Timothy Henry, M.D. of the Minneapolis Heart Institute Foundation treated the first patient in the ATHENA study, injecting the patient's own stem cells into the heart to restore blood flow and help regenerate heart muscle.

Exercise could fortify immune system against future cancers
Small pilot study suggests that T cells become more responsive in exercising cancer survivors weeks after chemo ends.

Researchers ID unique geological 'sombrero' uplift in South America
Scientists at Scripps Institution of Oceanography at UC San Diego have identified a geological oddity in the central Andes region, home to the largest active magma body in Earth's continental crust.

SAGE acquires primary sources publisher Adam Matthew
SAGE, one of the world's leading independent academic and professional publisher, announced the purchase of primary sources publisher Adam Matthew at the Frankfurt Book Fair today.

'Jury Decision Making: The State of the Science'
Dennis Devine, Ph.D., and an assistant professor of psychology at Indiana University-Purdue University Indianapolis, explores a new theory of how juries reach verdicts and what influences outcomes

A gene implicated in schizophrenia risk is also associated with risk for cannabis dependence
A paper by Shizhong Han and colleagues in the current issue of Biological Psychiatry implicates a new gene in the risk for cannabis dependence.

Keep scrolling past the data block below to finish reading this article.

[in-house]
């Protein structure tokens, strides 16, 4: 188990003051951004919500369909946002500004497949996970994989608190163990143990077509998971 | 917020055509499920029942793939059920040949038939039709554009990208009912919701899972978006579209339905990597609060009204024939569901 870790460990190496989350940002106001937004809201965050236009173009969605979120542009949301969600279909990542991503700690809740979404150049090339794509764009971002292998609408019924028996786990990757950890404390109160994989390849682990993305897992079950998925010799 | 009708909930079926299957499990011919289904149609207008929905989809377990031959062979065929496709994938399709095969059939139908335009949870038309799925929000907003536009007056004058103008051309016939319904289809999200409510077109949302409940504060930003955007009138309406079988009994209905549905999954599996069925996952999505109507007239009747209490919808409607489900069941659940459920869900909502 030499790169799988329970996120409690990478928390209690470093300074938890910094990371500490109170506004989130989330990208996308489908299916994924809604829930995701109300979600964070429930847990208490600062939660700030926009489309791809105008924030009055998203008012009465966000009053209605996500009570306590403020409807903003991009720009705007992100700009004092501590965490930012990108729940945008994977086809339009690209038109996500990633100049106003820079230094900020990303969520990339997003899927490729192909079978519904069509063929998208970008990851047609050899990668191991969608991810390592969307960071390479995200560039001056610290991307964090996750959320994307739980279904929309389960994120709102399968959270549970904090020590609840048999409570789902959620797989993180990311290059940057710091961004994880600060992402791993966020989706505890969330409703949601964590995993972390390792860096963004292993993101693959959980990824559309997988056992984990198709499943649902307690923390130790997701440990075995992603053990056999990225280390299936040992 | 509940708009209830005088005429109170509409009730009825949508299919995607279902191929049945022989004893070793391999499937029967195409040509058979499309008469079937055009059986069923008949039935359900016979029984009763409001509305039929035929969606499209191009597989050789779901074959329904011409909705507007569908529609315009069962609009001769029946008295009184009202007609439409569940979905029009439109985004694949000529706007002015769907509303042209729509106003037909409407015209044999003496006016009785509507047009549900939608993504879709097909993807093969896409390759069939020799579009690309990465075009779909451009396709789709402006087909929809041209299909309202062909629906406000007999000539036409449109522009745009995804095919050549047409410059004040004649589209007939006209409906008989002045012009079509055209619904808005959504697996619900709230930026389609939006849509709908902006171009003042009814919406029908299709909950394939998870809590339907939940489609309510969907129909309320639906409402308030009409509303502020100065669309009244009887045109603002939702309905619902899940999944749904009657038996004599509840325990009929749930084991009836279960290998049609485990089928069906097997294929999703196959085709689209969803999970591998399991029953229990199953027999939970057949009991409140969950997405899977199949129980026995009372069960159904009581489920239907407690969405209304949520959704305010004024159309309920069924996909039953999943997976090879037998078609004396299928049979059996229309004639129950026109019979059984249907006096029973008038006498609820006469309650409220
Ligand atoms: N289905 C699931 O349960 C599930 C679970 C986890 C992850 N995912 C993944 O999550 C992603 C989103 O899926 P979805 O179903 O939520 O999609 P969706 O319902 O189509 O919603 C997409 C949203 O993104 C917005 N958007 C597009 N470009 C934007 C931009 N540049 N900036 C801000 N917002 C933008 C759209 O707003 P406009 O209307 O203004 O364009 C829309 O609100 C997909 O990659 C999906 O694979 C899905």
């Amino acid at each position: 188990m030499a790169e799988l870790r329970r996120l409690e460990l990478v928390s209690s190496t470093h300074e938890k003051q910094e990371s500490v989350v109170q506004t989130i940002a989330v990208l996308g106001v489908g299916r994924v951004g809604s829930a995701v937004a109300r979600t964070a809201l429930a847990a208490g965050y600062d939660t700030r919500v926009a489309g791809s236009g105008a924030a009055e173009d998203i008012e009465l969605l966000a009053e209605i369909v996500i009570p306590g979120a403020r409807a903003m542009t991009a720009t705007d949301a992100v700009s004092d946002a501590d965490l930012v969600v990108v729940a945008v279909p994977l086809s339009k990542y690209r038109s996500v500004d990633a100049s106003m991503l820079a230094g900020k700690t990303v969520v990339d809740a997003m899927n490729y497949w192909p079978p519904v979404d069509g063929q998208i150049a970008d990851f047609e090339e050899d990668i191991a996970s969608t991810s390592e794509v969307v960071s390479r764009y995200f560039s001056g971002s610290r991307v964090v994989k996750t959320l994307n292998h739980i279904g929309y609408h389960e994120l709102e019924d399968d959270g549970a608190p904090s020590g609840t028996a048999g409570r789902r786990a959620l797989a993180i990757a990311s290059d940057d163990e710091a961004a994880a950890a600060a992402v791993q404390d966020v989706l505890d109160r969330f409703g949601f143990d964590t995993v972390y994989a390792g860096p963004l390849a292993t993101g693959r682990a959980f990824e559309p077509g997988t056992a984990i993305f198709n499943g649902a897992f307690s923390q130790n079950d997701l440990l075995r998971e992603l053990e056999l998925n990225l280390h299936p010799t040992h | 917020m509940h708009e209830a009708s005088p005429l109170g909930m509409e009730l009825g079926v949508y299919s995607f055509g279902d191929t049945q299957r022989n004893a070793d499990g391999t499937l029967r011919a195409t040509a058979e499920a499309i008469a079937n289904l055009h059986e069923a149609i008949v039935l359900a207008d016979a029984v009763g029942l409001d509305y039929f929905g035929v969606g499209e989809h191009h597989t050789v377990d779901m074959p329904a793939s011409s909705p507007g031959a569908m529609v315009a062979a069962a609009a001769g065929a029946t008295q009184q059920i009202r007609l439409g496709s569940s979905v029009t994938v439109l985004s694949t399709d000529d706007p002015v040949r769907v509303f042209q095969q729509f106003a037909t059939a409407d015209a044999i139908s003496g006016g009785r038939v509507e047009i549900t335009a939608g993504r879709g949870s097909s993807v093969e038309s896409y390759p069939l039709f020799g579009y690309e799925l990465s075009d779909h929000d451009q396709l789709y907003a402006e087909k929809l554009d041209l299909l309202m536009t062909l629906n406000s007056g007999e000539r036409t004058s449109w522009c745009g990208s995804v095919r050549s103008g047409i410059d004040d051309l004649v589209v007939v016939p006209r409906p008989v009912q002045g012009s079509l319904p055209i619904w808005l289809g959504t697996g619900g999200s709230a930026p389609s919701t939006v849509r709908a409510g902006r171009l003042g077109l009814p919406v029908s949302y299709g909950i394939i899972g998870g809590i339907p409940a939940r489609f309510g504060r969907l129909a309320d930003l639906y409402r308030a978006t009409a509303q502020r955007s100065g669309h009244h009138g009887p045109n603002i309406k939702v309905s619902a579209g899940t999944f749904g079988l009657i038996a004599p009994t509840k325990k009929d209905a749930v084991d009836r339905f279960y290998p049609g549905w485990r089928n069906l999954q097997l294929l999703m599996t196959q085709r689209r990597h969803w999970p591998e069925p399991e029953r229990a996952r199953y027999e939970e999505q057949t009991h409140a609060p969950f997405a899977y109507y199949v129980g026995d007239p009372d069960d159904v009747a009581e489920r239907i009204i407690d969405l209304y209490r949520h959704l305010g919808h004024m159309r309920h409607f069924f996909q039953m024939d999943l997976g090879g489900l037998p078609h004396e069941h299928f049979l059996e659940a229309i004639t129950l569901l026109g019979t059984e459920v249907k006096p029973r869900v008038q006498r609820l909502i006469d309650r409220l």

In the bacterial world of your mouth, nurture wins out over nature
The human mouth is home to a teeming community of microbes, yet still relatively little is known about what determines the specific types of microorganisms that live there.

Duke Medicine news -- Anti-cancer drug fights immune reaction in some infants with Pompe disease
Adding a third anti-cancer agent to a current drug cocktail appears to have contributed to dramatic improvement in three infants with the most severe form of Pompe disease -- a rare, often-fatal genetic disorder characterized by low or no production of an enzyme crucial to survival.

Organic solar cells with high electric potential for portable electronics
A new breakthrough in solar technology means portable electronic devices such as e-book readers could soon be re-charged on the move in low light levels and partial shading.

Tying our fate to molecular markings
A Simon Fraser University physicist has helped discover that understanding how a chemical mark on our DNA affects gene expression could be as useful to scientists as fingerprints are to police at a crime scene.

Earth sunblock only needed if planet warms easily
A new computer analysis of future climate change that considers emissions reductions together with sunlight reduction shows that such drastic steps to cool the earth would only be necessary if the planet heats up easily with added greenhouse gases.

Scientists discuss stem cell discoveries at New York Stem Cell Foundation Conference
For the second day, The New York Stem Cell Foundation Seventh Annual Translational Stem Cell Research Conference hosts the world's most preeminent stem cell scientists to present their findings on how advances in stem cell science lead to better treatments and cures for disease and injury.

New tool determines leukemia cells' 'readiness to die,' may guide clinical care
Dana-Farber researchers have developed a method for determining how ready acute myeloid leukemia cells are to die, a finding that may enable oncologists to choose more effective treatments for their patients.

Soft-shelled turtles urinate through mouth